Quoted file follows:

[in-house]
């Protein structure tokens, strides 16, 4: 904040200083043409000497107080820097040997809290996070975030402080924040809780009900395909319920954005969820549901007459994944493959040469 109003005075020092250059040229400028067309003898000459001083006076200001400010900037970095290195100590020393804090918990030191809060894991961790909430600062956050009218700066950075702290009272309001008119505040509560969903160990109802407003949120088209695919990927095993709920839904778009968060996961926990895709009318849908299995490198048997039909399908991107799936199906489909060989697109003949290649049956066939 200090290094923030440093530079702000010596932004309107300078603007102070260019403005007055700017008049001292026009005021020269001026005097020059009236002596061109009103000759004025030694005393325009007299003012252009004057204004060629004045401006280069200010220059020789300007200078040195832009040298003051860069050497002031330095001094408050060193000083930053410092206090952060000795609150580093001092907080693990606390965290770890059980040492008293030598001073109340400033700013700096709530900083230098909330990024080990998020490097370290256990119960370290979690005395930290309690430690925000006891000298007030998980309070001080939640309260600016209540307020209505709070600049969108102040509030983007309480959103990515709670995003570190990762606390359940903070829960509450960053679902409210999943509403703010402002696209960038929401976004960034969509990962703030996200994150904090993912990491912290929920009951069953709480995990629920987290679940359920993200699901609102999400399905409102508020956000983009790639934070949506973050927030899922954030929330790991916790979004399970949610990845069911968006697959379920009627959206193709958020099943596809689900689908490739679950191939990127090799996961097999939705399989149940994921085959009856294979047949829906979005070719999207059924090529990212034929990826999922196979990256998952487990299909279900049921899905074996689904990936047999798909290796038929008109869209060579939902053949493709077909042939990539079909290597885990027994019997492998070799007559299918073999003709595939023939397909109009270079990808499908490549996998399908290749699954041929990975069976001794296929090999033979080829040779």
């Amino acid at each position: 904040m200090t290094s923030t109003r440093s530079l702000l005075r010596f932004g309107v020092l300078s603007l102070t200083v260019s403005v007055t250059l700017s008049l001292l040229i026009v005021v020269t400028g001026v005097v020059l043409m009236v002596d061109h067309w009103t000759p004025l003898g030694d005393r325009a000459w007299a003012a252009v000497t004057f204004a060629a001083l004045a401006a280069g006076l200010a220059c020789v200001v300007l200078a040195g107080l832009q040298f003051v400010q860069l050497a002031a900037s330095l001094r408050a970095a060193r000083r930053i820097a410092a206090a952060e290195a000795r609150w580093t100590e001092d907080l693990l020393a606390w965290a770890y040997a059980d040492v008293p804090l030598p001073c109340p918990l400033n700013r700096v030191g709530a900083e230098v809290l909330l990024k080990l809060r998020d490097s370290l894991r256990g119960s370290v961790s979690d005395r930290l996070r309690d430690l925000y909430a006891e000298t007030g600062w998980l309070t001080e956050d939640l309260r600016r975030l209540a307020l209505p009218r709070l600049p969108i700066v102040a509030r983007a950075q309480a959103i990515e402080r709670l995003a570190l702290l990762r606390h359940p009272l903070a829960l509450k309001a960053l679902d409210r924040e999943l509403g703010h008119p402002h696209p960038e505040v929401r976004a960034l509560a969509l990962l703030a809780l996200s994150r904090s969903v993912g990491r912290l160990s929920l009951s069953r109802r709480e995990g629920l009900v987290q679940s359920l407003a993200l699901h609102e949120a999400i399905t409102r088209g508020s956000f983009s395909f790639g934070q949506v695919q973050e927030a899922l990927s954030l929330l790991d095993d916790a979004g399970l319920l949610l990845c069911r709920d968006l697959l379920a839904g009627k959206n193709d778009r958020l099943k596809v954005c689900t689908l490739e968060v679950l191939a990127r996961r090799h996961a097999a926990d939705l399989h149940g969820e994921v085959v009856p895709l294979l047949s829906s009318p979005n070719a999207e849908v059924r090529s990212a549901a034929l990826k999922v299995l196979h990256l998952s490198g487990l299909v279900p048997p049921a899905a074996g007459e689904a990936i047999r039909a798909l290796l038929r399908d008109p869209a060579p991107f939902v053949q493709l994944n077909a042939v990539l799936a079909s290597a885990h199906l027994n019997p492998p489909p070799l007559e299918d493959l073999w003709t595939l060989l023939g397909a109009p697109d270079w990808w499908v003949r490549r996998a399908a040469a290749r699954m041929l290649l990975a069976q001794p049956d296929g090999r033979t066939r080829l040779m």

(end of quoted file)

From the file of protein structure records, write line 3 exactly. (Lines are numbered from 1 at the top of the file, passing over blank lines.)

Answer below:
């Amino acid at each position: 904040m200090t290094s923030t109003r440093s530079l702000l005075r010596f932004g309107v020092l300078s603007l102070t200083v260019s403005v007055t250059l700017s008049l001292l040229i026009v005021v020269t400028g001026v005097v020059l043409m009236v002596d061109h067309w009103t000759p004025l003898g030694d005393r325009a000459w007299a003012a252009v000497t004057f204004a060629a001083l004045a401006a280069g006076l200010a220059c020789v200001v300007l200078a040195g107080l832009q040298f003051v400010q860069l050497a002031a900037s330095l001094r408050a970095a060193r000083r930053i820097a410092a206090a952060e290195a000795r609150w580093t100590e001092d907080l693990l020393a606390w965290a770890y040997a059980d040492v008293p804090l030598p001073c109340p918990l400033n700013r700096v030191g709530a900083e230098v809290l909330l990024k080990l809060r998020d490097s370290l894991r256990g119960s370290v961790s979690d005395r930290l996070r309690d430690l925000y909430a006891e000298t007030g600062w998980l309070t001080e956050d939640l309260r600016r975030l209540a307020l209505p009218r709070l600049p969108i700066v102040a509030r983007a950075q309480a959103i990515e402080r709670l995003a570190l702290l990762r606390h359940p009272l903070a829960l509450k309001a960053l679902d409210r924040e999943l509403g703010h008119p402002h696209p960038e505040v929401r976004a960034l509560a969509l990962l703030a809780l996200s994150r904090s969903v993912g990491r912290l160990s929920l009951s069953r109802r709480e995990g629920l009900v987290q679940s359920l407003a993200l699901h609102e949120a999400i399905t409102r088209g508020s956000f983009s395909f790639g934070q949506v695919q973050e927030a899922l990927s954030l929330l790991d095993d916790a979004g399970l319920l949610l990845c069911r709920d968006l697959l379920a839904g009627k959206n193709d778009r958020l099943k596809v954005c689900t689908l490739e968060v679950l191939a990127r996961r090799h996961a097999a926990d939705l399989h149940g969820e994921v085959v009856p895709l294979l047949s829906s009318p979005n070719a999207e849908v059924r090529s990212a549901a034929l990826k999922v299995l196979h990256l998952s490198g487990l299909v279900p048997p049921a899905a074996g007459e689904a990936i047999r039909a798909l290796l038929r399908d008109p869209a060579p991107f939902v053949q493709l994944n077909a042939v990539l799936a079909s290597a885990h199906l027994n019997p492998p489909p070799l007559e299918d493959l073999w003709t595939l060989l023939g397909a109009p697109d270079w990808w499908v003949r490549r996998a399908a040469a290749r699954m041929l290649l990975a069976q001794p049956d296929g090999r033979t066939r080829l040779m």